Having said that…

Bitter Winter has been critical of the balancing act in which many MEPs seems to be involved regarding China and warmly joined the international complaint on the unbearable situation of human rights and religious freedom in China. Thus, it now welcomes this new important, urgent resolution, appreciating the debate that preceded the vote and particularly saluting Ms. Federica Mogherini, the High Representative of the European Union for Foreign Affairs and Security Policy and Vice President of the European Commission, for her vibrant speech. “For Europeans, to Europeans,” she said, “human rights are not less important than economic interests. On the contrary, they are as important if not more important than our economic interests.” The EU, she added, has to find a way of cooperating with the People’s Republic of China, but this has to be always based on clear words and principles. For this reason, Mogherini has stressed that human rights concerns should be raised at all levels in relations with China, not only by the European Council, the European Commission, and the EP but also by EU member states in their bilateral relations with China.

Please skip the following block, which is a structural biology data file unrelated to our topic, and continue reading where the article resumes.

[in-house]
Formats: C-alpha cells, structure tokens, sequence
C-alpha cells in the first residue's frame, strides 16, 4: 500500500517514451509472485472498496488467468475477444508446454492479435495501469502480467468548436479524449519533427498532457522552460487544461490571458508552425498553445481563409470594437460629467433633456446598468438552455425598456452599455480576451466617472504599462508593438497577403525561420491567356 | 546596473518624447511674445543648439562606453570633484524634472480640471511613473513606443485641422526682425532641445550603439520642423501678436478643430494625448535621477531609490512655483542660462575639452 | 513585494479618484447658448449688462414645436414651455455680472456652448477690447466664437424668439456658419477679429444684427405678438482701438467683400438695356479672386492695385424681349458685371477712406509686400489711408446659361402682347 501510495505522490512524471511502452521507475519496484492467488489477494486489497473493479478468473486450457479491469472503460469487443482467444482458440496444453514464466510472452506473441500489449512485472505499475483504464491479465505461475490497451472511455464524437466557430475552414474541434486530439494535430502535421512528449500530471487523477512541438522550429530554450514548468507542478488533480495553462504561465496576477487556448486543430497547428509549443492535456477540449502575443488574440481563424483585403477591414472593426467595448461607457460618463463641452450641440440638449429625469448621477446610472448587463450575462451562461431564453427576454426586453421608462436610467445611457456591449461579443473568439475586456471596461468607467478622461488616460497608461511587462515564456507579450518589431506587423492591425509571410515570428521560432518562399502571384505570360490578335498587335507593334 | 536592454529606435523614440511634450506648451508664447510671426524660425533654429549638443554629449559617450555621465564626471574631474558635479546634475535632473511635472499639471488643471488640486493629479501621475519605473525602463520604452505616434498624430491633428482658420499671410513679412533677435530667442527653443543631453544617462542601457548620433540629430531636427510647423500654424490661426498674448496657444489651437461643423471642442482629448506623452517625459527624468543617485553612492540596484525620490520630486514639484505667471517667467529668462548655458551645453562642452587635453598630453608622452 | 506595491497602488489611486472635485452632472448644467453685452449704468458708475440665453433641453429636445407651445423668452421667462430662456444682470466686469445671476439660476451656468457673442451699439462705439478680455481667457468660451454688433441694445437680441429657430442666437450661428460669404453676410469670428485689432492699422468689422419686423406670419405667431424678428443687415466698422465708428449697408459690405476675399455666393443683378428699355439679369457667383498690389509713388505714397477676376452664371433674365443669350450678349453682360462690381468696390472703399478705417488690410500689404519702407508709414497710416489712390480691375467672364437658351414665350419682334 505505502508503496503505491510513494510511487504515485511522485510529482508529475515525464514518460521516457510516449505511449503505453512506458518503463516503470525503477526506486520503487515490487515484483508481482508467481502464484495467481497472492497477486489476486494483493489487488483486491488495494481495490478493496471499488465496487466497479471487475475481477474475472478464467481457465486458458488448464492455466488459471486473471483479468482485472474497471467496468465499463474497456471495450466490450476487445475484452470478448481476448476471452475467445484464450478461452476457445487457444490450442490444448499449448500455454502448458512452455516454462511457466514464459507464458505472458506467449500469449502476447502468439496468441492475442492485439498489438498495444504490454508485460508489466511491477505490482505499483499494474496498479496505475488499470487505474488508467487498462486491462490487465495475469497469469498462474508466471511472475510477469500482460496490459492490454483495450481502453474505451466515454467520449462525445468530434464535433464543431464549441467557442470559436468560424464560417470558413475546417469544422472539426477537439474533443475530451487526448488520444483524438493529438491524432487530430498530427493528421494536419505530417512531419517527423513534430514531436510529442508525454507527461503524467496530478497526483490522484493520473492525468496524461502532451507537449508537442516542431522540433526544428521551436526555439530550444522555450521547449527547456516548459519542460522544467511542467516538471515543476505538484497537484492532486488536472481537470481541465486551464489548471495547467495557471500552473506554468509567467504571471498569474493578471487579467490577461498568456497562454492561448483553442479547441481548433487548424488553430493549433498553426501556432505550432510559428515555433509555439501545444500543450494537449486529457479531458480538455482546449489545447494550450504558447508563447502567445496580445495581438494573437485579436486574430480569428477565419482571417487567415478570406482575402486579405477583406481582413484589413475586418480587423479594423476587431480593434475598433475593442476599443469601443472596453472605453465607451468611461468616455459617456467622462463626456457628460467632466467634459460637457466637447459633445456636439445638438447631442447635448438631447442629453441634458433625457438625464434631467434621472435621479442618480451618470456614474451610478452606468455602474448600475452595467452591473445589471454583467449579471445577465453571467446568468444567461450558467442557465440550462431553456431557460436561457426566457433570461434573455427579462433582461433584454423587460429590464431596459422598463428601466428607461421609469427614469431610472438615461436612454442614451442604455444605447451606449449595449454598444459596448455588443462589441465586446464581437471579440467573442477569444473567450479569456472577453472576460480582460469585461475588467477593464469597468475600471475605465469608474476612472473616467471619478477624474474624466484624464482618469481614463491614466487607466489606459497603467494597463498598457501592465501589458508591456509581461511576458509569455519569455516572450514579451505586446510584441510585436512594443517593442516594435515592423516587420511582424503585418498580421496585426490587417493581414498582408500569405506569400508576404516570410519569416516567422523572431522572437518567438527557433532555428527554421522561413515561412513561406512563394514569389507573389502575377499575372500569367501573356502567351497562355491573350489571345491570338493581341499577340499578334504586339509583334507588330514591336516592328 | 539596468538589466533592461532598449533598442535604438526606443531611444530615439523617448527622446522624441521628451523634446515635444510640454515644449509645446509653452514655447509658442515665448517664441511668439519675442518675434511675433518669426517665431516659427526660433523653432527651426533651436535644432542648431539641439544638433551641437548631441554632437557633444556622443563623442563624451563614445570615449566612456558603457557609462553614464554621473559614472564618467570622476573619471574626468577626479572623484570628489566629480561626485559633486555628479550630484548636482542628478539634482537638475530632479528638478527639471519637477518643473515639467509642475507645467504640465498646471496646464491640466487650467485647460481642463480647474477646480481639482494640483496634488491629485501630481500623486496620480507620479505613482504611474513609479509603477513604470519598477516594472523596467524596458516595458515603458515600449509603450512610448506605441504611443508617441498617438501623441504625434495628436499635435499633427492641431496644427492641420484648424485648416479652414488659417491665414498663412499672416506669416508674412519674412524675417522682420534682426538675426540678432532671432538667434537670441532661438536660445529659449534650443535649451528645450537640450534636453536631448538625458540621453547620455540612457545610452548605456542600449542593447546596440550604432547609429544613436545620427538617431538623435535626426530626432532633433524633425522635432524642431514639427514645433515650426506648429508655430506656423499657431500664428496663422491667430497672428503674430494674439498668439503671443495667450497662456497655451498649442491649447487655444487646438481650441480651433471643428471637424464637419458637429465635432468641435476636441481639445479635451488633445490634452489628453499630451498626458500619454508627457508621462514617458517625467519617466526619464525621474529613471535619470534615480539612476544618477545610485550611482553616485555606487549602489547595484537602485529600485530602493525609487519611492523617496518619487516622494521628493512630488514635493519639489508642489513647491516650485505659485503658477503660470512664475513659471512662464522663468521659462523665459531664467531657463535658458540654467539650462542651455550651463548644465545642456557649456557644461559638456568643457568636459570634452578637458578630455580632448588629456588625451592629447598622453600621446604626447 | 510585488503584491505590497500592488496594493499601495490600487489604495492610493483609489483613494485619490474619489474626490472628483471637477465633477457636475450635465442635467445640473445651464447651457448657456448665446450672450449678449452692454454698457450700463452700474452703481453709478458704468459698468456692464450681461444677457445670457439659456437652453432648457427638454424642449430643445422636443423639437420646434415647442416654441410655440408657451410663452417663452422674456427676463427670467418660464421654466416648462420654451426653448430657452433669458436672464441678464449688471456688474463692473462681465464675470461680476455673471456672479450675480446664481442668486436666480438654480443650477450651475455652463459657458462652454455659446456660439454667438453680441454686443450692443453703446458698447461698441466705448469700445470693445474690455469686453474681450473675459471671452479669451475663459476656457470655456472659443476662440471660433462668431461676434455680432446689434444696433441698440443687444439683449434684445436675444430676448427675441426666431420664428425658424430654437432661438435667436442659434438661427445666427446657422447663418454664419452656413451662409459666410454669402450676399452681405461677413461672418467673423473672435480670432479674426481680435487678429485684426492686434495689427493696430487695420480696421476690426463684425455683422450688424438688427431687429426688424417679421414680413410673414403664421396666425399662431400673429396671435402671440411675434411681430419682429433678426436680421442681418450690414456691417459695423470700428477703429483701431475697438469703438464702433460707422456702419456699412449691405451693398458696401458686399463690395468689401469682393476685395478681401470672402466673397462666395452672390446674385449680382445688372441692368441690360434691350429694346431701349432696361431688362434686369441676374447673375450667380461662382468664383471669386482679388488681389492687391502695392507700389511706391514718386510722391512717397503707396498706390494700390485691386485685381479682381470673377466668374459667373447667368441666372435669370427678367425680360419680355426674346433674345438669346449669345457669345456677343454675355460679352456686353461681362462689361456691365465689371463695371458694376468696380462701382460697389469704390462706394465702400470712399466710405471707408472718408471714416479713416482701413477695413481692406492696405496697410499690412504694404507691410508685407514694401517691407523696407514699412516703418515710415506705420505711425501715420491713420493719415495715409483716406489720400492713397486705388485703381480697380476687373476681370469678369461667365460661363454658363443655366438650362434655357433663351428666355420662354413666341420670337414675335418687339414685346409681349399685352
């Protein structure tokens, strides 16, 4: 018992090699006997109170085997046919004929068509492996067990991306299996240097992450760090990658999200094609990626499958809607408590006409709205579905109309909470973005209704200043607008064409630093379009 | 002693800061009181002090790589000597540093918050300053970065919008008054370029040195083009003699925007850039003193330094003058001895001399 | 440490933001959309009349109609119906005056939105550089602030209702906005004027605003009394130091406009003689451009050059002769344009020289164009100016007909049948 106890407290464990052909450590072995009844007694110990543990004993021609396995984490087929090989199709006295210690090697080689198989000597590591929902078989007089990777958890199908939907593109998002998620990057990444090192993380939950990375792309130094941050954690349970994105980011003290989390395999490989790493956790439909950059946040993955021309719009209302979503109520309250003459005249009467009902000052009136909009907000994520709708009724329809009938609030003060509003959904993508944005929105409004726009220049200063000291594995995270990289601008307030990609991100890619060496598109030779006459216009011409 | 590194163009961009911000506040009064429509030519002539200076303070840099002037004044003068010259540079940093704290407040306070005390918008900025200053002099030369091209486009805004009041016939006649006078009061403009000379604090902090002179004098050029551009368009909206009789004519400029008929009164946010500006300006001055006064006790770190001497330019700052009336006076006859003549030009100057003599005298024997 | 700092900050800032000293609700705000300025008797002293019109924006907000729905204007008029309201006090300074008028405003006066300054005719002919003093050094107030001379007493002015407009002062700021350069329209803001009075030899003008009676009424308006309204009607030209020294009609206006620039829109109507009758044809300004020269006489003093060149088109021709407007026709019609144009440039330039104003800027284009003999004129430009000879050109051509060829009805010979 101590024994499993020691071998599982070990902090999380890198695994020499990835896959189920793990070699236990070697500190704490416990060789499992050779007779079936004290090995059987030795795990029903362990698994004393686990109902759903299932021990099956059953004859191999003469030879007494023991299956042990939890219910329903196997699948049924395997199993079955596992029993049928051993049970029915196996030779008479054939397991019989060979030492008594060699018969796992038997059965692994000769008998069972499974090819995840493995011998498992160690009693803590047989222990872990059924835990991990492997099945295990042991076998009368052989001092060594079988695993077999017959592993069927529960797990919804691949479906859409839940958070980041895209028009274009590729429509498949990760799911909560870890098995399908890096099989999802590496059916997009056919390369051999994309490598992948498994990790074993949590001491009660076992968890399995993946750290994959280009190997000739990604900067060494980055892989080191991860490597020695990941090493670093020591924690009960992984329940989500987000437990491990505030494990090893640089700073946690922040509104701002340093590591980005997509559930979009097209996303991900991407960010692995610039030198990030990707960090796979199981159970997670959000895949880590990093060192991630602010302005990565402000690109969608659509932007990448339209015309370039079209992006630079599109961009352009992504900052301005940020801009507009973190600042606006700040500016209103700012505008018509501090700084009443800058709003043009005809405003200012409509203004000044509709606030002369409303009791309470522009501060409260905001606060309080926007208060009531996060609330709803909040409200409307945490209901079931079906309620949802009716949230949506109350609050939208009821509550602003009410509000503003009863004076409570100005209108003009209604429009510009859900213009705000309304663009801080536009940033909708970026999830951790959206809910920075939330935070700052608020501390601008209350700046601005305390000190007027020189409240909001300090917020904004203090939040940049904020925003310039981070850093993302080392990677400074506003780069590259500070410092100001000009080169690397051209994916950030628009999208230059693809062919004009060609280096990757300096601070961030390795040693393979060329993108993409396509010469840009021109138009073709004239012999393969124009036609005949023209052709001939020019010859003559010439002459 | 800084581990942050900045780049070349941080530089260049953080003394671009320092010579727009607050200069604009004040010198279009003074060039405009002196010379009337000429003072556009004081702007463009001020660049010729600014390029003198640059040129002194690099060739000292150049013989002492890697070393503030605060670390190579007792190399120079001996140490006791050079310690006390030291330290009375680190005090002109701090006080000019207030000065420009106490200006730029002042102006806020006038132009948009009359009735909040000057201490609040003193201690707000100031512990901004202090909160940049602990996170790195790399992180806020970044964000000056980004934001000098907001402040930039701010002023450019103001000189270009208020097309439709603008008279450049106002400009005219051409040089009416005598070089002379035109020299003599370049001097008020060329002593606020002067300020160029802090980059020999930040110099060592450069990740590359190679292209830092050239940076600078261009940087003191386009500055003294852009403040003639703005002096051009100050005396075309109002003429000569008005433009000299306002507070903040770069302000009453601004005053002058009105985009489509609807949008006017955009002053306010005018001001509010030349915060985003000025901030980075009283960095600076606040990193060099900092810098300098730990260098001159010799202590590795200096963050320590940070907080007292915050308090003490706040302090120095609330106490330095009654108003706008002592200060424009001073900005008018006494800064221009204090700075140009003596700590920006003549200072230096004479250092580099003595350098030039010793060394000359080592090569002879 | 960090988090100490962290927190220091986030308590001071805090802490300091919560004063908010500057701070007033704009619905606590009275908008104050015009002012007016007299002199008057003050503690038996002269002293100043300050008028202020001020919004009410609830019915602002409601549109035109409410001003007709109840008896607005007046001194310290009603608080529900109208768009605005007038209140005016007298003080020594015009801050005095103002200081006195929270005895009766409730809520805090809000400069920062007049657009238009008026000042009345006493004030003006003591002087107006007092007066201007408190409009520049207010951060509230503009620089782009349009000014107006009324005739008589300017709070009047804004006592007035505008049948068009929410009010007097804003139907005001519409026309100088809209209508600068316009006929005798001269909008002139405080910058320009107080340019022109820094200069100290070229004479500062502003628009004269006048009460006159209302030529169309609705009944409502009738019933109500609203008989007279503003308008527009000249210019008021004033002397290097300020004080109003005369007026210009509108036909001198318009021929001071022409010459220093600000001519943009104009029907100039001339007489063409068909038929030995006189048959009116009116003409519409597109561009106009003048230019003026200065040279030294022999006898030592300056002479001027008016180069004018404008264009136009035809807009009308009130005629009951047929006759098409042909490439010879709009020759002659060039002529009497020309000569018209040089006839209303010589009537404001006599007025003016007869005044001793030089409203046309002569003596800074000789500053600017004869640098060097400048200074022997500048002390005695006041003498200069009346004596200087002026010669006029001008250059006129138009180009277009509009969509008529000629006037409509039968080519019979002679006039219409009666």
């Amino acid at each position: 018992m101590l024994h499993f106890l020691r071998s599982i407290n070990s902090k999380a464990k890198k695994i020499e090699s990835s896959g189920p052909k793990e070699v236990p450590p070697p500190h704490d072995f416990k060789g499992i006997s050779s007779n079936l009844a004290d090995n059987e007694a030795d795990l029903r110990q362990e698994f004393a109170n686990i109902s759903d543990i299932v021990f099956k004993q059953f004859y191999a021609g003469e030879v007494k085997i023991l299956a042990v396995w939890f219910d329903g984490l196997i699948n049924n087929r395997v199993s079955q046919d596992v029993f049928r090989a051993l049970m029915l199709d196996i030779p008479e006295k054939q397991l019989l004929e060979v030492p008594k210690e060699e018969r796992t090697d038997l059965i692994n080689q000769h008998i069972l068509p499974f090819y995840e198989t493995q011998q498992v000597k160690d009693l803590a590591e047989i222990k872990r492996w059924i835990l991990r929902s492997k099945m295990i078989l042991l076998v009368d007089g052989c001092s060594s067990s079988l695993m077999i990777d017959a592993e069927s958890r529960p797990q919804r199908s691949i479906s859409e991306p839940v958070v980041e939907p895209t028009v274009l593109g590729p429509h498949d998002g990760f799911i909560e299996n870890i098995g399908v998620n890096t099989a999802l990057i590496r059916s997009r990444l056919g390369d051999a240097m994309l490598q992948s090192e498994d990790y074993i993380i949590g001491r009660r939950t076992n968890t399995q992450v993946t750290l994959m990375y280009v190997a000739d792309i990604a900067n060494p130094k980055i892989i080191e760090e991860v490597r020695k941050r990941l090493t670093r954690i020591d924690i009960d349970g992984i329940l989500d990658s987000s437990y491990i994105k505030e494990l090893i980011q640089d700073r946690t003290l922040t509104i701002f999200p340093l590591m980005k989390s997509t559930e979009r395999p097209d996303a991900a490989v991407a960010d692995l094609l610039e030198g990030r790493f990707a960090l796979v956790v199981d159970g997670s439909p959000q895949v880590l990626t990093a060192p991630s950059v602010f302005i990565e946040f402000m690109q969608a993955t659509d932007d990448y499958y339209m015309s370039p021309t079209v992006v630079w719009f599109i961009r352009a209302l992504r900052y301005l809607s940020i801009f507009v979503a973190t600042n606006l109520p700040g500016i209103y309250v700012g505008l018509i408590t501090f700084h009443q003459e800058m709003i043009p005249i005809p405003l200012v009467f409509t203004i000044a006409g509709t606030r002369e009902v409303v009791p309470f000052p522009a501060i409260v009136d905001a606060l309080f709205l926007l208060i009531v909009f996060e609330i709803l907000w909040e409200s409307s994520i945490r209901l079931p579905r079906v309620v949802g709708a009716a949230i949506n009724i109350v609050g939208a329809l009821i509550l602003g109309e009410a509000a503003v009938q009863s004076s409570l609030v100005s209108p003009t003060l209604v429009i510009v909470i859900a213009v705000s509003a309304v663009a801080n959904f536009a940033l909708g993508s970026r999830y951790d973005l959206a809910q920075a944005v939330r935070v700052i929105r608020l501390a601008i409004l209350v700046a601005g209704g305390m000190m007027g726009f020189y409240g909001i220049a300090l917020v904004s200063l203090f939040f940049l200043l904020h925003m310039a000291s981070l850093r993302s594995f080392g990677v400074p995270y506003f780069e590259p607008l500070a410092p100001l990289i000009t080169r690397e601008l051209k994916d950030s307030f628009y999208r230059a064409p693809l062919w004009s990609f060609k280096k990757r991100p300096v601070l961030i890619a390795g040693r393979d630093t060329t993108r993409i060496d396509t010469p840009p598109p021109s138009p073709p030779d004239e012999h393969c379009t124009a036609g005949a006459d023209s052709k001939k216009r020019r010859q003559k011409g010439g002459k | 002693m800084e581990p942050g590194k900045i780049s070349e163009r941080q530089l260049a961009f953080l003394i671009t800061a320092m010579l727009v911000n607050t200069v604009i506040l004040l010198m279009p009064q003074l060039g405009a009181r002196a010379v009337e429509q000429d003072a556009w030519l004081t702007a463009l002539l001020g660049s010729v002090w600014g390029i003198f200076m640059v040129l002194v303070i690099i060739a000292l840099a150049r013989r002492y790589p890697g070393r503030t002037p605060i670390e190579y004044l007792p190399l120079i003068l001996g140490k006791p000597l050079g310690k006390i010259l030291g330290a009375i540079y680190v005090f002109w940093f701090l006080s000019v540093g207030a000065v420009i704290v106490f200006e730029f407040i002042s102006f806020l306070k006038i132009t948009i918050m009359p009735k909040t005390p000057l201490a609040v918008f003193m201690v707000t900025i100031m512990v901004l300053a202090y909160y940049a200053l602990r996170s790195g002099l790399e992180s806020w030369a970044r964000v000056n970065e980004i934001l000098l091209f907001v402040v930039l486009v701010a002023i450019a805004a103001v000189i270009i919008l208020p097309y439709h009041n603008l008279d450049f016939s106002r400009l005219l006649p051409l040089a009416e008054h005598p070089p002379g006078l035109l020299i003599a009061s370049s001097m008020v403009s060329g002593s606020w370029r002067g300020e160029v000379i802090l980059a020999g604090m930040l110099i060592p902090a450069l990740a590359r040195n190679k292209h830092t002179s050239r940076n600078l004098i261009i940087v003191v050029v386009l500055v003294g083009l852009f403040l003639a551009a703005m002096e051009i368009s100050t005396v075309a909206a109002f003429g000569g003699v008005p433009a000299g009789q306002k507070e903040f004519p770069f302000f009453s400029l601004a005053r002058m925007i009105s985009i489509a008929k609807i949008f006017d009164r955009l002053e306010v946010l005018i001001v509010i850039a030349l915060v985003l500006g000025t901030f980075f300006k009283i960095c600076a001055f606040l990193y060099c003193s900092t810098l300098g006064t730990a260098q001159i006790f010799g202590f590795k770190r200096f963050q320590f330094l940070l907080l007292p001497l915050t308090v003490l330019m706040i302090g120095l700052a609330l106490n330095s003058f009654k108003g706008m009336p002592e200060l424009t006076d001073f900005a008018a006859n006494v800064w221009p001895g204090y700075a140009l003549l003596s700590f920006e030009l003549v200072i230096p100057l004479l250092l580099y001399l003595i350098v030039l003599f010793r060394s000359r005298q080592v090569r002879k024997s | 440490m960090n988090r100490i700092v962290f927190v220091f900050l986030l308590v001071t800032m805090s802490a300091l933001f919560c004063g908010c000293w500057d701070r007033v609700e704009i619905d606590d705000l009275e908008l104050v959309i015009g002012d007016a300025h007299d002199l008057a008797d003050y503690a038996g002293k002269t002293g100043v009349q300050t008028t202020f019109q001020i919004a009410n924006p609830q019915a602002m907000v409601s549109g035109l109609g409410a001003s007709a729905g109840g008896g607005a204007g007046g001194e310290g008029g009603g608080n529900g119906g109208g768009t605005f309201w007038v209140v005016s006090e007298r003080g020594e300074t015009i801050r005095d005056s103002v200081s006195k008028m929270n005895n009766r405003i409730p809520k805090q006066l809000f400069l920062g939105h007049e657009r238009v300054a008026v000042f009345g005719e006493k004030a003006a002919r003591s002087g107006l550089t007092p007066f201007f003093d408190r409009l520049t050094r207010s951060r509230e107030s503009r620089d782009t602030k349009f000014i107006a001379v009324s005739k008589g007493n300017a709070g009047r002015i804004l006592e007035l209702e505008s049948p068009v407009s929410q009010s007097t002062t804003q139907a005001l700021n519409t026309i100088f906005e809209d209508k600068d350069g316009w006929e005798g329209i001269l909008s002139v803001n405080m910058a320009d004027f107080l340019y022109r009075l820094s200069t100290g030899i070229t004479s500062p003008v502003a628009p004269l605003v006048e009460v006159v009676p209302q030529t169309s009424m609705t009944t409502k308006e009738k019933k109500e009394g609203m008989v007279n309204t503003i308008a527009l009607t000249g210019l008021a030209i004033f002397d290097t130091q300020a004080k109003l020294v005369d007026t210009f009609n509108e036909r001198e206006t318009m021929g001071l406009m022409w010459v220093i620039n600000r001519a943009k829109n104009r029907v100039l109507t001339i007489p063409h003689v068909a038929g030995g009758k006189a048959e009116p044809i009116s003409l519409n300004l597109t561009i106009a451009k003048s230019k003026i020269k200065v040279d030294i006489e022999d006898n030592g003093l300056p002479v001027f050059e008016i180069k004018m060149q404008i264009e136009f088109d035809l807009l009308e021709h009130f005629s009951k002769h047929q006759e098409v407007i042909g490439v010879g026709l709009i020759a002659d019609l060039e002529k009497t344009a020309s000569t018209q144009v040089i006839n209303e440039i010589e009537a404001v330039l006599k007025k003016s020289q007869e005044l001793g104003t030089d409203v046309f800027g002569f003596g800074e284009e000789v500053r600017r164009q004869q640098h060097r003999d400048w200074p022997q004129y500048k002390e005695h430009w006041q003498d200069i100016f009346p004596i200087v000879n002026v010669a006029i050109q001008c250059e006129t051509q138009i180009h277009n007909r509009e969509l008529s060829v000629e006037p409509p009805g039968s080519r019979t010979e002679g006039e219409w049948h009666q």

All this notwithstanding, we give the approved resolution two cheers, not three. We can’t refrain from noting that in the document, no reference is made to several religious groups savagely persecuted in today’s China. They are those who are listed as xie jiao and considered “non-religions” by the CCP. Of the officially listed xie jiao, the EU’s resolution names only the Falun Gong, which of course is welcome. We lament the document not uttering a single word on the “new Falun Gong,” i.e. The Church of Almighty God (called the “new Falun Gong” not for any theological similarity, which is simply non-existent, but because of the bloody repression that it undergoes, similar to the one that decimated the Falun Gong). No word is also dedicated to the Shouters or the Association of Disciples, to name a few other persecuted so-called xie jiao. The resolution condemns the persecution of Christians, and it is very good, but naming specifically these groups (which are sometimes theologically criticized also by other fellow Christian groups) would have helped them a lot to come more clearly to light and thus be defended publicly. The same is true also for the Jehovah’s Witnesses, now being harassed in China while virtually no one is paying attention to them.

Catholics and some ambiguities